The prospect of a «hard border» on the island of Ireland has become a central issue in the Brexit negotiations. In the first year of the talks, both the UK and the EU agreed to commit to avoiding a hard border, a commitment that played an important role in the development of the current withdrawal agreement. According to the UK Implementation Plan (July 2020), a system for controlling goods entering from Great Britain to Northern Ireland will require three types of electronic documents, as described in an eleven-page document. [97] 5 For all those who try to describe the Irish border as it is today, the exercise is very similar to that of every European internal border. The Irish border sees and operates like any normal intra-European border through which goods, services, capital and population movements pass.2 Unlike other European borders, the current situation on the island of Ireland is not the only result of London and Dublin`s accession to the EEC/EU since 1973. It is first of all the result of a political compromise between the two Irish communities and between the two sovereign states anchored in the PMB. Until the 1998 peace settlement and even though the two sovereign states were members of the EEC/EU, the Irish border had remained very within other European borders. It became heavily policeted and militarized. The number of routes across the border was limited and hindered the international transport of people, as well as cross-border trade in goods, services and capital.3 «The prevention of a hard border has been placed at the centre of this process as a priority for the Uk and the European Union, as they recognise the symbolism of the current opening of the border.» At the end of September 2019, during the litigation before the courts of the European Union Parliament, Jean-Claude Juncker pointed out that a British animal that theoretically enters northern Ireland could theoretically cross the Republic of Ireland and enter the continental EU from there if there were no border controls. [82] «This will not happen,» he said, «we must preserve the health and safety of our citizens.» [82] For example, last year Foreign Minister Simon Coveney wrote that the agreement had removed «physical and emotional» barriers between communities in Ireland. She found that people living in the area see what is happening at the border as «a signal for the quality of peace.» Second, after losing her majority in the 2017 election, May was forced to enter into a so-called «confidence and supply agreement» with the 10 Members of the Democratic Unionist Party to govern. The DUP sees a united Ireland as an existential threat to its British Protestant identity.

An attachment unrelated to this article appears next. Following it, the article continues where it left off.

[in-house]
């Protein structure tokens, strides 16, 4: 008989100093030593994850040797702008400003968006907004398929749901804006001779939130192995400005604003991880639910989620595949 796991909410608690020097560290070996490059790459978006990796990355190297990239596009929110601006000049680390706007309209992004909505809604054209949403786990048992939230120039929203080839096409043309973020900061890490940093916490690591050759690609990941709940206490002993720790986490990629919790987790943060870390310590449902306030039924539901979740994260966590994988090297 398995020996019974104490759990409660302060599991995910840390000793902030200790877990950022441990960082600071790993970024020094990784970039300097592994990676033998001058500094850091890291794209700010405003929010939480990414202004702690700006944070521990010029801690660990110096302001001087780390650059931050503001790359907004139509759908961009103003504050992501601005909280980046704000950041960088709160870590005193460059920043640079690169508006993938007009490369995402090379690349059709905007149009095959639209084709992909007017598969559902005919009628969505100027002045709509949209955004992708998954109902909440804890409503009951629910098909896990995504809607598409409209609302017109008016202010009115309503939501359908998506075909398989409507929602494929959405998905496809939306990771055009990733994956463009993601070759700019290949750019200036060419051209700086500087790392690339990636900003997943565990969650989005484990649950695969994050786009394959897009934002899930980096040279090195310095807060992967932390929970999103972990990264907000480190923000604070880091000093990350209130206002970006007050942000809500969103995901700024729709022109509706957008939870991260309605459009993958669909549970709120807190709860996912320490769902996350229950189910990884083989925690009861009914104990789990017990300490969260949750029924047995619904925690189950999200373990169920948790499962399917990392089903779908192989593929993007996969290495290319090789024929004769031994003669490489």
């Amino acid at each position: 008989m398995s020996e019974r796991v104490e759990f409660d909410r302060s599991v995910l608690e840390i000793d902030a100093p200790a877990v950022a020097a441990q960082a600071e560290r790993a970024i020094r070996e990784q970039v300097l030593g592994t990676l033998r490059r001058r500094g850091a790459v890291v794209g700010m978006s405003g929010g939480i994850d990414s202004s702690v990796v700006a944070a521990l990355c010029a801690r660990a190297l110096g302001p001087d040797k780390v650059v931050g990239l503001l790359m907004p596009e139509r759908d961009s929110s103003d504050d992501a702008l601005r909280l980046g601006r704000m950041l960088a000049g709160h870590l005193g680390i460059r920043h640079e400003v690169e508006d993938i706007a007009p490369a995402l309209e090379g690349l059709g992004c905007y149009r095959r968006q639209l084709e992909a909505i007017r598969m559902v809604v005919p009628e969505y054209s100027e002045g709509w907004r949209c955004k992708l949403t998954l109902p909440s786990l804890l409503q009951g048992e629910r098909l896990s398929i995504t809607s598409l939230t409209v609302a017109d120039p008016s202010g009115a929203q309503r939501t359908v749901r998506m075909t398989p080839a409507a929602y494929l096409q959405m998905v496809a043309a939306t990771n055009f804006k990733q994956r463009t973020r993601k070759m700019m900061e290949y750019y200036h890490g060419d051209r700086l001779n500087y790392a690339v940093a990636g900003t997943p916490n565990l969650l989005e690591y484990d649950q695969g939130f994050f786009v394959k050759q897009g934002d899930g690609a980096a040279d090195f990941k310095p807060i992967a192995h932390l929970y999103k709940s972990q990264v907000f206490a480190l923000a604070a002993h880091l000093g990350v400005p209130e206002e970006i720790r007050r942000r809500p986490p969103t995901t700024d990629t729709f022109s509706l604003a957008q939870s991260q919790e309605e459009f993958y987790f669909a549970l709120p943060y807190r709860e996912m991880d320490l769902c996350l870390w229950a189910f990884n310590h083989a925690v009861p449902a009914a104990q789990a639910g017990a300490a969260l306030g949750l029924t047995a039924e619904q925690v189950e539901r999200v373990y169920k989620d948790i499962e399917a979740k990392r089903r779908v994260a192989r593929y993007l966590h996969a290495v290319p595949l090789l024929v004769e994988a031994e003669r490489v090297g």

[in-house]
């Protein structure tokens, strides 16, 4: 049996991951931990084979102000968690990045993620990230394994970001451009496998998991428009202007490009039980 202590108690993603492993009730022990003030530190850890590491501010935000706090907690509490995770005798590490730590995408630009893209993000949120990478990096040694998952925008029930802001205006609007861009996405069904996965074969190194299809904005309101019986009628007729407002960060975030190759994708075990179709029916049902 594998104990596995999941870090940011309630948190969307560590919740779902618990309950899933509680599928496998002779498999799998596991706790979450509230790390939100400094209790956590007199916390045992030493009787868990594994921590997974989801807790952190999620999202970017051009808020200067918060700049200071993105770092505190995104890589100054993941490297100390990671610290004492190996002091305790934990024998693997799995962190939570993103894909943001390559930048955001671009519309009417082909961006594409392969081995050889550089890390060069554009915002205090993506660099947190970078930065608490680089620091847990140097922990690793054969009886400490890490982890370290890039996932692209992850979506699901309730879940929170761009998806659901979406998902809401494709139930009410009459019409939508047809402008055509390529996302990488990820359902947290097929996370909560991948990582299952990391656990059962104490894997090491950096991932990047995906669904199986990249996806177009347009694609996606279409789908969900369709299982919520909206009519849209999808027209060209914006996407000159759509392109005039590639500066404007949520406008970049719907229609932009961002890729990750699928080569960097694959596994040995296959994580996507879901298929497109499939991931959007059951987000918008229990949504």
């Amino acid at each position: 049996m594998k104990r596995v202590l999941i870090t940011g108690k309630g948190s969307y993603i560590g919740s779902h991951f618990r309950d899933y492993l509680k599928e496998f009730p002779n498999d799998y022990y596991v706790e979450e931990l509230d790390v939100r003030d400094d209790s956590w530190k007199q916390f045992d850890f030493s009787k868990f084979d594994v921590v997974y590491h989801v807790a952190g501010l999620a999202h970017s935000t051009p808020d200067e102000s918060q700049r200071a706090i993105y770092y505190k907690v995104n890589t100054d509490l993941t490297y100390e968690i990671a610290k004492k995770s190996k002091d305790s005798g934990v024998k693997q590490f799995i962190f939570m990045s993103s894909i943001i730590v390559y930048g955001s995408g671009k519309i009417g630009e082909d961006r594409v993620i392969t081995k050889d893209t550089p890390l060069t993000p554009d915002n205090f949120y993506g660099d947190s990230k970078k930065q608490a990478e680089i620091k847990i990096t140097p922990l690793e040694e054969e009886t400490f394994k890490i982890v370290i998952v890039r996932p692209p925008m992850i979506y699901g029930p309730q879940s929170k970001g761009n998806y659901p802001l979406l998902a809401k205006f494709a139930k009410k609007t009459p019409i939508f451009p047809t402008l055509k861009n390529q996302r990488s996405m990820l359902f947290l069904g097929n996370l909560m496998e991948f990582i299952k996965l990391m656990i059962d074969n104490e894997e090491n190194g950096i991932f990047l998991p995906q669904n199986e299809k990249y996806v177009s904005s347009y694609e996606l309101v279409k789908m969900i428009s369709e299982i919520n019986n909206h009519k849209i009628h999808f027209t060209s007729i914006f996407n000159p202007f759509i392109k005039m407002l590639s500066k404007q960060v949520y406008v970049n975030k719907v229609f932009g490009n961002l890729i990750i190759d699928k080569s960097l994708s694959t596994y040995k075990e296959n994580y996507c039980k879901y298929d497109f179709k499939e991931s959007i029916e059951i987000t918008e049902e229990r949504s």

It is the largest party in Northern Ireland since the Good Friday agreement, although it represents only about 36% of the electorate. Since about 2005, the border has been considered invisible, with little or no physical infrastructure, with security barriers and checkpoints being eliminated as a result of processes introduced by the Good Friday Agreement (or «Belfast Agreement» signed in 1998). [2] [2] [3] This agreement has the status of both an international treaty between the United Kingdom and the Republic of Ireland (the Anglo-Irish Agreement) and an agreement between the parties in Northern Ireland (multi-party agreement).